This month the drawdown of American troops will begin in Afghanistan, and my brother is coming home an American hero. I've always celebrated and honored those who serve and have served this great nation. These men and women stand in harm's way to protect the very principles that make this country great. They will always be my heroes.
Unfortunately, during the last GOP presidential debate, a video of a gay soldier serving in Iraq was met with disrespectful jeers from the crowd. But the most appalling act of all is that not one of the candidates on stage stood up to the "boos" of this American hero.
On Tuesday, Oct. 11 these candidates will again come together to strut their conservative credentials in yet another debate since the Fox News/Google debate nearly three weeks ago. As these candidates are trying out for the most important job in the world, commander-in-chief of our armed forces, it is not only appropriate but dignified for each candidate to apologize for the insensitive and intolerant reaction from the crowd.
No American service member away from their family and in harm's way should be subjected to this form of discrimination or blatant disrespect. Protecting the freedoms of others with your own life is the noblest form of patriotism, and this service should be deeply valued by Americans across the political spectrum, not carelessly admonished. All men and women in our armed services, including gay and lesbian service members, serve us honorably by risking their lives for liberty.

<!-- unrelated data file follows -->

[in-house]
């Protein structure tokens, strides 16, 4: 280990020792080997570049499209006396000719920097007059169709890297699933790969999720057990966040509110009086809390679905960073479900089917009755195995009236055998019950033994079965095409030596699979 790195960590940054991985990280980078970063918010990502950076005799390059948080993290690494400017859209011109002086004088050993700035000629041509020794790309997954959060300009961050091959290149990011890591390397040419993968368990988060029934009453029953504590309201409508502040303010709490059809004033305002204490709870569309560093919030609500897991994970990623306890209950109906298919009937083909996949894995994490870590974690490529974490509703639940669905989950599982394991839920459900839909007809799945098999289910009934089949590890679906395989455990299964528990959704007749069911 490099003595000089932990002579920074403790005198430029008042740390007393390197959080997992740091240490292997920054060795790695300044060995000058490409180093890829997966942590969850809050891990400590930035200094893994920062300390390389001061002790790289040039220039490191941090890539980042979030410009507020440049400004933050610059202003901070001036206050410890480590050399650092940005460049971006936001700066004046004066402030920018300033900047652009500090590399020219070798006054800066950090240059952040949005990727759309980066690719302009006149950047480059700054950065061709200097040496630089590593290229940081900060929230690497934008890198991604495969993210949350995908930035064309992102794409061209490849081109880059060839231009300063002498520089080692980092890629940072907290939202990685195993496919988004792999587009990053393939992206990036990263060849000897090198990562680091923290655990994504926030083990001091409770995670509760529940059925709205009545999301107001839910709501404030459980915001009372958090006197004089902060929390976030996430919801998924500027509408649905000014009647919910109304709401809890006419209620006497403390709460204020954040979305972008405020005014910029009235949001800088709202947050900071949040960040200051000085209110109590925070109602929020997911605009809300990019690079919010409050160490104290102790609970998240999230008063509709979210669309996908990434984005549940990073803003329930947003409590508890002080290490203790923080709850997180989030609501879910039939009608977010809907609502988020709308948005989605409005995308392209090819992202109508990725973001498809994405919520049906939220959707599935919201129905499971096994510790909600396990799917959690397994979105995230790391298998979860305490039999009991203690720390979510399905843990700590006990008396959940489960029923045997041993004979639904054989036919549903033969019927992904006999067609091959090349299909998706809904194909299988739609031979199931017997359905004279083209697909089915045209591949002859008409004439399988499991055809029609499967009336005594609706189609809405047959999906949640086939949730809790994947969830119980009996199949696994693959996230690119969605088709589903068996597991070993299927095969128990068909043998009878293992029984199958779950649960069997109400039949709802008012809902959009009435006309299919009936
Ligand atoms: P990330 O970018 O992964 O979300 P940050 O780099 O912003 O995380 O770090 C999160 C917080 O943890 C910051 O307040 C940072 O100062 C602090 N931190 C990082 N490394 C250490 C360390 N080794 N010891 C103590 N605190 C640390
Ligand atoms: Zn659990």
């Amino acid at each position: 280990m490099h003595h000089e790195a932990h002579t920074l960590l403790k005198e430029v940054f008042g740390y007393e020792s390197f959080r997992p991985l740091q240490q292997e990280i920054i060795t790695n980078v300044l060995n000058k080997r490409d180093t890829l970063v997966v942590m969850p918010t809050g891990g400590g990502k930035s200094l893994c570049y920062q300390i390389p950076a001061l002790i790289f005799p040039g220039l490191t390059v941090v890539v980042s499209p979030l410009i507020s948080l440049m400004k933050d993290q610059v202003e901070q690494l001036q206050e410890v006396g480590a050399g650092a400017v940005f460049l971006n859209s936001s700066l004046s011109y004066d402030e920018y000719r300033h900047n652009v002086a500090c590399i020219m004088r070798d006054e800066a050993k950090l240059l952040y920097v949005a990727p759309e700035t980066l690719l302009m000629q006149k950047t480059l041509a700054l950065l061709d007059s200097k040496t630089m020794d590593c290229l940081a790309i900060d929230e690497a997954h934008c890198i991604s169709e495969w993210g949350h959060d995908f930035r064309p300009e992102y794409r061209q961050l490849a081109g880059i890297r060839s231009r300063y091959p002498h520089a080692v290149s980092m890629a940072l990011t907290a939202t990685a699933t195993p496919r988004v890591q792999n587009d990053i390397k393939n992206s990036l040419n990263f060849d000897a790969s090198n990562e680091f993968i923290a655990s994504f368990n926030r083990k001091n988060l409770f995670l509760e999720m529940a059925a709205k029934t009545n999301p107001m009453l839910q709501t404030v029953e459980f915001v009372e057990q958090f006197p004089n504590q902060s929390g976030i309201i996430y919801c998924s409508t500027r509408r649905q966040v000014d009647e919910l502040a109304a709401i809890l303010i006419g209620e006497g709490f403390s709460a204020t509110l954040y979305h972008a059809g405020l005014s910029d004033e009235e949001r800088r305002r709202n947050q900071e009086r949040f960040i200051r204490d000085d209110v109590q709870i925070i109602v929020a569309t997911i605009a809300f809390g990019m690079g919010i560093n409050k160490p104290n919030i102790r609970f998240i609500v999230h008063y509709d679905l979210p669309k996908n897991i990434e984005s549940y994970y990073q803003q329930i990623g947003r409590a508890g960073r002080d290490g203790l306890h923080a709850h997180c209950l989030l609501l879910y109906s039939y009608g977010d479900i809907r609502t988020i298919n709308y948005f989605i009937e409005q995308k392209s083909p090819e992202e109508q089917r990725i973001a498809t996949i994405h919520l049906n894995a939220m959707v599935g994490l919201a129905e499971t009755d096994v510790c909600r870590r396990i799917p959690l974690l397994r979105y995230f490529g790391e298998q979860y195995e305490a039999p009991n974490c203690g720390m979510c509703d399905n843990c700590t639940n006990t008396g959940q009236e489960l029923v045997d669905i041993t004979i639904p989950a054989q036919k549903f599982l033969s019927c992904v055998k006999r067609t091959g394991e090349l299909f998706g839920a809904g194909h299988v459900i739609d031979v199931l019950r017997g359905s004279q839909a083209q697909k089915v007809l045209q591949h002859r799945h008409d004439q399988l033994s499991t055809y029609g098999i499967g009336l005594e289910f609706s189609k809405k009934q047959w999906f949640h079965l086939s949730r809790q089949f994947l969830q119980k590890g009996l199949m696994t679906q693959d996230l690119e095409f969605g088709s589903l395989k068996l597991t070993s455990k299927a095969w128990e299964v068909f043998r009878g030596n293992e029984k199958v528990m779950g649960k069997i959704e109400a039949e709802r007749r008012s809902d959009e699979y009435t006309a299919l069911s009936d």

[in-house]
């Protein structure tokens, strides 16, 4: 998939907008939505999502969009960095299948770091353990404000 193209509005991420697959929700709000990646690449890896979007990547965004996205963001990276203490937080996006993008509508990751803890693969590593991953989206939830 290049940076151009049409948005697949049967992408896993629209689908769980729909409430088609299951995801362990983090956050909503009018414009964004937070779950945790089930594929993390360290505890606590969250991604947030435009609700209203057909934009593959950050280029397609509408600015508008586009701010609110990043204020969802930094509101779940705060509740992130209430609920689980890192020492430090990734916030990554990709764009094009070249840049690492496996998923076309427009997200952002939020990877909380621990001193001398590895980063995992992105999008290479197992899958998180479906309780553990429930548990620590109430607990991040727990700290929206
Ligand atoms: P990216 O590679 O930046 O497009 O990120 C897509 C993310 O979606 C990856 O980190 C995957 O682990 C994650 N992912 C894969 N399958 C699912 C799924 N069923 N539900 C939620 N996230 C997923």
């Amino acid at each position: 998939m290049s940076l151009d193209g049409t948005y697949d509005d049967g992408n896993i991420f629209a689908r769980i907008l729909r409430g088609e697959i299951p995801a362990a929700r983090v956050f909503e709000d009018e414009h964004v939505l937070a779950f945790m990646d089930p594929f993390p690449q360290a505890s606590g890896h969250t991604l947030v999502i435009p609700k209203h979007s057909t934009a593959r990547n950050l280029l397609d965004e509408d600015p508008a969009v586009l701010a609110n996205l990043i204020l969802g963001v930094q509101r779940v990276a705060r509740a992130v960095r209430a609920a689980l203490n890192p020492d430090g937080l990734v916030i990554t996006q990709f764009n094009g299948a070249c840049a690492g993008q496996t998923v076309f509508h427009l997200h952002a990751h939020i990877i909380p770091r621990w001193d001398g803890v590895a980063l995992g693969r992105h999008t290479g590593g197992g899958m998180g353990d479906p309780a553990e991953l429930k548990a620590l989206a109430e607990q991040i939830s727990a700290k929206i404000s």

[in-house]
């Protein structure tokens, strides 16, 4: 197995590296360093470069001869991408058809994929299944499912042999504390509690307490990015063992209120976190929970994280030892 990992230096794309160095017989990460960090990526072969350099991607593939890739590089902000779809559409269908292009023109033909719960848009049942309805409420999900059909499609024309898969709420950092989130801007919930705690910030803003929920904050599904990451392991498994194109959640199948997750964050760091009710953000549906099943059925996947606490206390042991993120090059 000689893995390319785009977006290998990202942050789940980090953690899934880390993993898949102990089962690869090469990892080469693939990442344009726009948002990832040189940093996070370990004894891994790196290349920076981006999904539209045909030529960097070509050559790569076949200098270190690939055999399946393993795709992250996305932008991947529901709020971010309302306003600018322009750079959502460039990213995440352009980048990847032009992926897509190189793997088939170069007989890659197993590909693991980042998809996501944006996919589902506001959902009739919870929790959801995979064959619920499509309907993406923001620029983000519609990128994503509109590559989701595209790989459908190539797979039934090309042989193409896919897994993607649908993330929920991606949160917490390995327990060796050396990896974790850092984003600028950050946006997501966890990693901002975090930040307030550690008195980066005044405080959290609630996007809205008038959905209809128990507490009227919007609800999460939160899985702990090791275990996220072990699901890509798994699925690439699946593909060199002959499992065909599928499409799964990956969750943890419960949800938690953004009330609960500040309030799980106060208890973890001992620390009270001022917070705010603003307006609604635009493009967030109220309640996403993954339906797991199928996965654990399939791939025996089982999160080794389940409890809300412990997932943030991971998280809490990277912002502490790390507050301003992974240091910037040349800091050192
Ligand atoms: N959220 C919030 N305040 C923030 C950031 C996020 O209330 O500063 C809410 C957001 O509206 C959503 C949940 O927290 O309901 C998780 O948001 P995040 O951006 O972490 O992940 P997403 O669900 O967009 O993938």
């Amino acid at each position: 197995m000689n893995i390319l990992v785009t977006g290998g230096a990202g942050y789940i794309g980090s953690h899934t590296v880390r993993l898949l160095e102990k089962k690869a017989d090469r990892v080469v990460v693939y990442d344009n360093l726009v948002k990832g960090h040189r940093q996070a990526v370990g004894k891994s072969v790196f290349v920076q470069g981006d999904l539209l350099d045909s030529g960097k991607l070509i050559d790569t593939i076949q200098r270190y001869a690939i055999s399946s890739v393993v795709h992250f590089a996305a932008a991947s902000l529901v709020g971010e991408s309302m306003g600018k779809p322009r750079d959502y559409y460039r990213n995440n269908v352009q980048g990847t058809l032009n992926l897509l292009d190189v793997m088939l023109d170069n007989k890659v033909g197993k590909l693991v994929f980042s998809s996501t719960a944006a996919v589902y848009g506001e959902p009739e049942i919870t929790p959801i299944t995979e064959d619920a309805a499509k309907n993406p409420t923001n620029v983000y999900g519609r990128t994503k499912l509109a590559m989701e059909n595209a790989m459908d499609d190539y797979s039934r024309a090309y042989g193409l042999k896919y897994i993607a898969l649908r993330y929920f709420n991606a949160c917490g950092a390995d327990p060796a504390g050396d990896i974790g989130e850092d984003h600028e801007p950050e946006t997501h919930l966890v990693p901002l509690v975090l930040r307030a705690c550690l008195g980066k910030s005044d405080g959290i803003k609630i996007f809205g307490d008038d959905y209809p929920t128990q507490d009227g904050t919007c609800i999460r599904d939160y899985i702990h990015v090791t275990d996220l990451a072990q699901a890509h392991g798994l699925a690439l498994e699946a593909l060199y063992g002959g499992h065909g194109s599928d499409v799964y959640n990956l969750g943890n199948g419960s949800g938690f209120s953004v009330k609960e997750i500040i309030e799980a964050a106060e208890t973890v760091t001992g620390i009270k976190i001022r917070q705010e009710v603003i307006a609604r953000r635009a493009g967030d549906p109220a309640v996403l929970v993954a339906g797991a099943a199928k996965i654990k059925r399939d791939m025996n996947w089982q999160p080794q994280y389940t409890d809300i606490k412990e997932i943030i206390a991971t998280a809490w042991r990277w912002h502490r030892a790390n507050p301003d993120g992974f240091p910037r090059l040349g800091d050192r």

Even war hero and 2008 GOP presidential nominee Sen. John McCain said that "we should honor every man and woman who is serving in the military and should in no way treat them with anything but the highest regard." The key phrase is "every man and woman," not just our straight service members. While there is still work ahead, some progress has been made for lesbian and gay individuals serving in uniform: Don't Ask, Don't Tell (DADT) was successfully repealed this year, thanks in large part to the courage of President Obama.
President Obama's administration has proven to be one of the LGBT community's most well-known straight allies, from extending employment protections to include sexual orientation and gender identity to championing the repeal of DADT. For nearly two decades, the DADT policy has cast a dark shadow over our national conscience and created unnecessary stress on many of our service members. Gay Americans feared not only losing their jobs by being dishonorably discharged but worried about losing their opportunity to serve the country they love.
While some anti-gay activists have tried to circulate propaganda against the repeal of DADT, the reality is that Americans serving openly in the military will strengthen our armed forces and make our society more inclusive. Gay Americans run successful businesses, serve in our government and honorably fight in our military. It is estimated that over 1 million lesbians and gay men are veterans, while approximately 71,000 currently serve in our military. Gay people are no different from any other Americans; they support our values, communities and our country.
The repeal of DADT is a step in the right direction, but more still needs to be done to ensure that our armed services are inclusive of us all. Polls show that Americans are more supportive than ever of fair policies for gay Americans and their families.
So, in the name of a more accepting society and for the sake of our service men and women overseas, we should all hope that those GOP candidates aspiring to be commander-in-chief stand up with one voice and express regret for condoning an inexcusable display of intolerance.